Skip to page content
USDA Forest Service
  
Treesearch

Research & Development Treesearch

 
Treesearch Home
About Treesearch
Contact Us
Research & Development
Forest Products Lab
International Institute of Tropical Forestry
Northern
Pacific Northwest
Pacific Southwest
Rocky Mountain
Southern Research Station
Help
 

Science.gov - We Participate


USA.gov  Government Made Easy


Global Forest Information Service

US Forest Service
P.O. Box 96090
Washington, D.C.
20090-6090

(202) 205-8333

You are here: Home / Search / Publication Information
Bookmark and Share

Publication Information

View PDF (422.0 KB bytes)

Title: Quantifying "apparent" impact and distinguishing impact from invasiveness in multispecies plant invasions

Author: Pearson, Dean E.; Ortega, Yvette K.; Eren, Ozkan; Hierro, Jose L.;

Date: 2015

Source: Ecological Applications. 26(1): 162-173.

Publication Series: Scientific Journal (JRNL)

Description: The quantification of invader impacts remains a major hurdle to understanding and managing invasions. Here, we demonstrate a method for quantifying the community-level impact of multiple plant invaders by applying Parker et al.'s (1999) equation (impact = range x local abundance x per capita effect or per unit effect) using data from 620 survey plots from 31 grasslands across west-central Montana, USA. In testing for interactive effects of multiple invaders on native plant abundance (percent cover), we found no evidence for invasional meltdown or synergistic interactions for the 25 exotics tested. While much concern exists regarding impact thresholds, we also found little evidence for non-linear relationships between invader abundance and impacts. These results suggest that management actions that reduce invader abundance should reduce invader impacts monotonically in this system. Eleven of 25 invaders had significant per unit impacts (negative local-scale relationships between invader and native cover). In decomposing the components of impact, we found that local invader abundance had a significant influence on the likelihood of impact but range (number of plots occupied) did not. This analysis helped to differentiate measures of invasiveness (local abundance and range) from impact to distinguish high impact invaders from invaders which exhibit negligible impacts, even when widespread. Distinguishing between high and low impact invaders should help refine trait-based prediction of problem species. Despite the unique information derived from evaluation of per unit effects of invaders, invasiveness scores based on range and local abundance produced similar rankings to impact scores that incorporated estimates of per unit effects. Hence, information on range and local abundance alone was sufficient to identify problematic plant invaders at the regional scale. In comparing empirical data on invader impacts to the state noxious weed list, we found that the noxious weed list captured 45% of the high-impact invaders but missed 55% and assigned the lowest risk category to the highest impact invader. While such subjective weed lists help to guide invasive species management, empirical data are needed to develop more comprehensive rankings of ecological impacts. Using weed lists to classify invaders for testing invasion theory is not well supported.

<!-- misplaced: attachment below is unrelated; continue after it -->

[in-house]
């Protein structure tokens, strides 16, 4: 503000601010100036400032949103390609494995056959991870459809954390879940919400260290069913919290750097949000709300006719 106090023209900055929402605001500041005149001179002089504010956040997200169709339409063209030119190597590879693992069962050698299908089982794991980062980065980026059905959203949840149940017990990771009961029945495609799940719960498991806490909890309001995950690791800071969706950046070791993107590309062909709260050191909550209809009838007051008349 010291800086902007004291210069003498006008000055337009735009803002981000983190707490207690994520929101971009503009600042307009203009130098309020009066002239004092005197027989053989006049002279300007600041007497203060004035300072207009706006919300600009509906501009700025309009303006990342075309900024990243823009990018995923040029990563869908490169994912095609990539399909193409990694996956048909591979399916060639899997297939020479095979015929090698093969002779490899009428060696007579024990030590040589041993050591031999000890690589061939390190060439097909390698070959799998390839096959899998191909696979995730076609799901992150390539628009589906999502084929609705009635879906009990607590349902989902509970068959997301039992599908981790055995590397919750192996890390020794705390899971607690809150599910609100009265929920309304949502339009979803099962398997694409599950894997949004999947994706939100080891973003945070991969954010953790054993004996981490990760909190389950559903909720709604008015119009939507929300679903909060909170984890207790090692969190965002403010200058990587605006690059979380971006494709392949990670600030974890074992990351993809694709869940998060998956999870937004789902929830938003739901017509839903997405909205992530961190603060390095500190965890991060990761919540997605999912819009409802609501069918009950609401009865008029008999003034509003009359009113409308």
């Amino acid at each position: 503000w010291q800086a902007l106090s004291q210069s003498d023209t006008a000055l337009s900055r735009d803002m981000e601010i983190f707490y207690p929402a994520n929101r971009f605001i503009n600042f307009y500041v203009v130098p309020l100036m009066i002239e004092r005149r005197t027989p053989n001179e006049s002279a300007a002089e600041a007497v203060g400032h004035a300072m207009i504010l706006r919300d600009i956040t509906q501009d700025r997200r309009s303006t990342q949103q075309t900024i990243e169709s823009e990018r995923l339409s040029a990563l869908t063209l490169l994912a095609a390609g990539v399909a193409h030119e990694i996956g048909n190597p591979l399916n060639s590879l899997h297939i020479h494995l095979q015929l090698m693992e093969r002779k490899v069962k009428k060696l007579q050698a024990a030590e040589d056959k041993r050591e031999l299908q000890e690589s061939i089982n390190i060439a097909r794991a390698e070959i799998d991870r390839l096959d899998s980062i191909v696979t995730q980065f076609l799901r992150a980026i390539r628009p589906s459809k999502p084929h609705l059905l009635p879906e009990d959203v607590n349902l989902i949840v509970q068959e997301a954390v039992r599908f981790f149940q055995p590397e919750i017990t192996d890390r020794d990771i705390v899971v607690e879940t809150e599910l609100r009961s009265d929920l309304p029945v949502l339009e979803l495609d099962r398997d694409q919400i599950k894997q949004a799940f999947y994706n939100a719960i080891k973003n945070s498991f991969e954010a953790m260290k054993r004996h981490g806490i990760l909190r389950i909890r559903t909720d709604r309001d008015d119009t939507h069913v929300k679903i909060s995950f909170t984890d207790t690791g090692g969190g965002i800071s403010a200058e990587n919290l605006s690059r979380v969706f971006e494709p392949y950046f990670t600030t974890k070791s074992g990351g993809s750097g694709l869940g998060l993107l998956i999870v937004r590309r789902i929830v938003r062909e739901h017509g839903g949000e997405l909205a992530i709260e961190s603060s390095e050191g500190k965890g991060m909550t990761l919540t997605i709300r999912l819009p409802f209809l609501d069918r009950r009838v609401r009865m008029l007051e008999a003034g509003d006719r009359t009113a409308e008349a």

Keywords: multispecies plant invasions, invasive species, management, noxious weed lists

Publication Notes:

  • We recommend that you also print this page and attach it to the printout of the article, to retain the full citation information.
  • This article was written and prepared by U.S. Government employees on official time, and is therefore in the public domain.

XML: View XML

Citation:


Pearson, Dean E.; Ortega, Yvette K.; Eren, Ozkan; Hierro, Jose L. 2015. Quantifying "apparent" impact and distinguishing impact from invasiveness in multispecies plant invasions. Ecological Applications. doi: http://dx.doi.org/10.1890/14-2345.1

 


 [ Get Acrobat ]  Get the latest version of the Adobe Acrobat reader or Acrobat Reader for Windows with Search and Accessibility

USDA logo which links to the department's national site. Forest Service logo which links to the agency's national site.